The British supermarket giant Tesco warns profits will be in the £2.4 billion to £2.5 billion ($3.98 billion to $4.15 billion) range rather than the £2.7 billion to £2.8 billion ($4.48 billion to $4.65 billion) that analysts had been expecting, highlighting the challenge incoming CEO Dave Lewis is facing.
After issuing its third profit warning in three years, the UK’s largest retailer, which is floundering against fierce competition in its domestic market, added that it will significantly cut its interim dividend as well as capital expenditure.
Its first-half dividend will drop 75% (compared to 2013) to 1.16 per share. Capital expenditure for the full year will be reduced by £400 million to $2.1 billion.
Losing market share
Tesco’s market share is being gradually eroded by Lidl and Aldi, two no-frills competitors.
Kantar Worldpaner published a report earlier this week showing that British grocery market share is shifting away from the big giants, such as Tesco and Sainsbury’s, to low-priced retailers Lidl and Aldi, where more than half the country’s population do their shopping today.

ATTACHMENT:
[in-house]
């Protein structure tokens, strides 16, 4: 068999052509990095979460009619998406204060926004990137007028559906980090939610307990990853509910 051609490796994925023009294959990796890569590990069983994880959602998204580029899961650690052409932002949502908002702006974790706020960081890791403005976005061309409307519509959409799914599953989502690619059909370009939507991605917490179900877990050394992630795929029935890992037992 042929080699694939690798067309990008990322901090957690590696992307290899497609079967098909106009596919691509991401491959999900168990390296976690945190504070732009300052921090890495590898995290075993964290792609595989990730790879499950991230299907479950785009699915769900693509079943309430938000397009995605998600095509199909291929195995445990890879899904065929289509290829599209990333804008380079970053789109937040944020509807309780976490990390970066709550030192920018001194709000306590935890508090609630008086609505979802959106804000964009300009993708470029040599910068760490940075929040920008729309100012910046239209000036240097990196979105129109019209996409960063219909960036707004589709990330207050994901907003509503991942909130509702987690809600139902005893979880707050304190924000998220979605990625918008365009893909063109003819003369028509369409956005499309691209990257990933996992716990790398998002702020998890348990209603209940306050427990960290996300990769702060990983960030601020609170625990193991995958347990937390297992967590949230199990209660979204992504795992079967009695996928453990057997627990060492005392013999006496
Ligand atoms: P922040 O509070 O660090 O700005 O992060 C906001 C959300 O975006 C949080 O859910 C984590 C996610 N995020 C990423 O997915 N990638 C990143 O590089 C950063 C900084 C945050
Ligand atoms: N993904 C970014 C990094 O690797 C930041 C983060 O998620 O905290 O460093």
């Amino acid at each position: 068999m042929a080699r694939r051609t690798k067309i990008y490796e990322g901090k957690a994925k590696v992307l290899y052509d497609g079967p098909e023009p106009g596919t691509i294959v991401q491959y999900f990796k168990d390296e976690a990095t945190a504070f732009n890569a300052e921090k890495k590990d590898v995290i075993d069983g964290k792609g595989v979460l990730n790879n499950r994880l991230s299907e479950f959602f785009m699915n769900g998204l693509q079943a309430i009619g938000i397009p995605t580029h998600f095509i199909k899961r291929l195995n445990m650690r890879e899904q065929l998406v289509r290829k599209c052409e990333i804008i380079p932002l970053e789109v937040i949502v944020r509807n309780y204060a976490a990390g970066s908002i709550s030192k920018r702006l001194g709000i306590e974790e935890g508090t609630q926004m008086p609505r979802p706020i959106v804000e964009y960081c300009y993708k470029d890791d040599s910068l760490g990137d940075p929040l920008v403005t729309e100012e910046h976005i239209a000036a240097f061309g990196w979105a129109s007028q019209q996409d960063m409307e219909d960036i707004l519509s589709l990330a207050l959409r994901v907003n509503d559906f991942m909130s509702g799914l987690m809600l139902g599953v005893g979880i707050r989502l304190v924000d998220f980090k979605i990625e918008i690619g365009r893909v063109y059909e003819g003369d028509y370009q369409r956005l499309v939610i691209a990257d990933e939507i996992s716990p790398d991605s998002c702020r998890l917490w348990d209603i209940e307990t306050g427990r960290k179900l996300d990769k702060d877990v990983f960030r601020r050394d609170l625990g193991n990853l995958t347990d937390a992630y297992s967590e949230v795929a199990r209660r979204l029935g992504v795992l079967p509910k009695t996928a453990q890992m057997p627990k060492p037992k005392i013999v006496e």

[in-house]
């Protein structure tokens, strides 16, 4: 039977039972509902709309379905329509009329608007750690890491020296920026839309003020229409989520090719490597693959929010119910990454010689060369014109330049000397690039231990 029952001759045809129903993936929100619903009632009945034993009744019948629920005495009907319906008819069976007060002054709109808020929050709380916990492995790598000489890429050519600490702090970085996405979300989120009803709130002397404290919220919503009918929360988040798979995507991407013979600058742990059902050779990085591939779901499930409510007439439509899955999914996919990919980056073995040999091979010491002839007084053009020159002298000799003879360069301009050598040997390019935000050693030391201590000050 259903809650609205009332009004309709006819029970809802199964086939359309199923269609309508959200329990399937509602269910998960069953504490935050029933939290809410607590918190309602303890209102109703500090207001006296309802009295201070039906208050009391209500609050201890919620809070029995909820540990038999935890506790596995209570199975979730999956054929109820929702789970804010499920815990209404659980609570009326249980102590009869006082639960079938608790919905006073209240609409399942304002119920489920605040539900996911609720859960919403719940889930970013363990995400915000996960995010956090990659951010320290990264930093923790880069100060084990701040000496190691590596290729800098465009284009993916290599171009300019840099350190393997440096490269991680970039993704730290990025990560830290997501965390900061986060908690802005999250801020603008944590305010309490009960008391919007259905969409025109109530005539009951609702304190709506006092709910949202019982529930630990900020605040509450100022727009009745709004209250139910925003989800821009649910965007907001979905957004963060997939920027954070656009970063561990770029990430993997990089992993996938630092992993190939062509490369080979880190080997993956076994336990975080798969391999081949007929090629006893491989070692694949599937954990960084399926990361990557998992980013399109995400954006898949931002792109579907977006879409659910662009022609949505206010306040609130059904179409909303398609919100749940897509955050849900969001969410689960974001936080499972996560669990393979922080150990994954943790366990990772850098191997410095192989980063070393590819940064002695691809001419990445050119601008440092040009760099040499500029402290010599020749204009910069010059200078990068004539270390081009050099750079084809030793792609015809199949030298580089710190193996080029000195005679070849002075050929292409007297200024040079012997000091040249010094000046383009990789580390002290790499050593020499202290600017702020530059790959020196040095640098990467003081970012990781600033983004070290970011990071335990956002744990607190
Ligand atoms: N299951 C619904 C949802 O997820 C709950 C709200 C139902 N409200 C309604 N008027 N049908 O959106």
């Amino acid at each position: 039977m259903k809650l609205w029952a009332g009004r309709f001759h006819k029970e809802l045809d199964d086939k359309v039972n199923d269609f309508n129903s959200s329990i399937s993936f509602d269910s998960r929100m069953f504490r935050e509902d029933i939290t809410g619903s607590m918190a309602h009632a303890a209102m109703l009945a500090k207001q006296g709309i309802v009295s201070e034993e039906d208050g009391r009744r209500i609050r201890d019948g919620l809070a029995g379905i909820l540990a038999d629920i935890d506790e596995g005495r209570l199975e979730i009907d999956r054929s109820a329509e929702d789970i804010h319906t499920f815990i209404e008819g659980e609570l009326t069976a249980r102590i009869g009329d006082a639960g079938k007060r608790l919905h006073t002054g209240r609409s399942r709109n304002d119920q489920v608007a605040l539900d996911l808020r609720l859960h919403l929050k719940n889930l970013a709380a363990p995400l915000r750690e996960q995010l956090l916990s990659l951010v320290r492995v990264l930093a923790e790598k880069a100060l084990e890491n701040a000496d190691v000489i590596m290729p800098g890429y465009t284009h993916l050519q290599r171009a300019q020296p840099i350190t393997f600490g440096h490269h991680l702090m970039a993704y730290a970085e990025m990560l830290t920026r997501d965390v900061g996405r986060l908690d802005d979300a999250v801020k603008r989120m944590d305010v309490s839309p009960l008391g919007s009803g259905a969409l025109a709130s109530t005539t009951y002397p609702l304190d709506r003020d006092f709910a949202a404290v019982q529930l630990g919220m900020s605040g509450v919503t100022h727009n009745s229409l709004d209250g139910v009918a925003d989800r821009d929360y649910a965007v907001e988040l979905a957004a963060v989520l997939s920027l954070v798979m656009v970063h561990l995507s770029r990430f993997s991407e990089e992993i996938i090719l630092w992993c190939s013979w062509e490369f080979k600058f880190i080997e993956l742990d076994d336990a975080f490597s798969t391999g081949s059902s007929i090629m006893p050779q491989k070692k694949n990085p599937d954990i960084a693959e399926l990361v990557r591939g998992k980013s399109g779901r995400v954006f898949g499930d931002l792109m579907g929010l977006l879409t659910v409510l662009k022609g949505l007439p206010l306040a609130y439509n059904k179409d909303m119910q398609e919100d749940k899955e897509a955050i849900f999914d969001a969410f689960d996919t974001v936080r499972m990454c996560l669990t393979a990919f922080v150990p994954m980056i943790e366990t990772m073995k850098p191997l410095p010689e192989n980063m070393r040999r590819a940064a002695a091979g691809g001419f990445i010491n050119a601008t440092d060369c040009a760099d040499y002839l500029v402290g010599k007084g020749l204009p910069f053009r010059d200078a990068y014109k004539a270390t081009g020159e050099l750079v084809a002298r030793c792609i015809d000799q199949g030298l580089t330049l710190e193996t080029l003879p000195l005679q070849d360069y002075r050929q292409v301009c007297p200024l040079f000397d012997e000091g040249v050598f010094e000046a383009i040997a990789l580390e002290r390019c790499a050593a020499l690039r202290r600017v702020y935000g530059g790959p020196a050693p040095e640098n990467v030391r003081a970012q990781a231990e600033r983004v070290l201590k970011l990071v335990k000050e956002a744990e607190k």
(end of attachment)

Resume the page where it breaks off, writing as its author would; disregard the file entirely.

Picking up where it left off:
For a 12-week period ending on August 17, Tesco’s market share fell to 28.8% compared to 30.2% during a similar period in August 2013. Over the same two periods, Lidl’s and Aldi’s market shares increased from 3.1% to 3.6% and 3.7% to 4.8% respectively.
In a statement, Tesco said:
“The business continues to face a number of uncertainties, including market conditions and the pace at which benefits from the investments we are making flow through in the second half.”
Will Mr. Lewis be able to halt years of decline?
New CEO brought in early
Mr. Lewis joins the company on Monday as the new CEO, one month earlier than planned. He takes over from Philip Clarke who was ditched last month. Tesco said he will be reviewing every aspect of the business with the aim of improving its competitive position.
Most analysts believe today’s profit warning was issued to clear the slate for Mr. Lewis before he starts, i.e. it buys him some time and keeps investors from breathing down his neck from day one with questions and demands.
Tesco’s problems have been growing for several years. Sales recently fell 4% year-on-year, and the fall seems to be gaining speed. August sales declined more sharply than in August 2013.
In early trading in London today, Tesco shares took an 8% nosedive to 226.70p, an 11-year low. So far this year, Tesco shares have declined by 31%.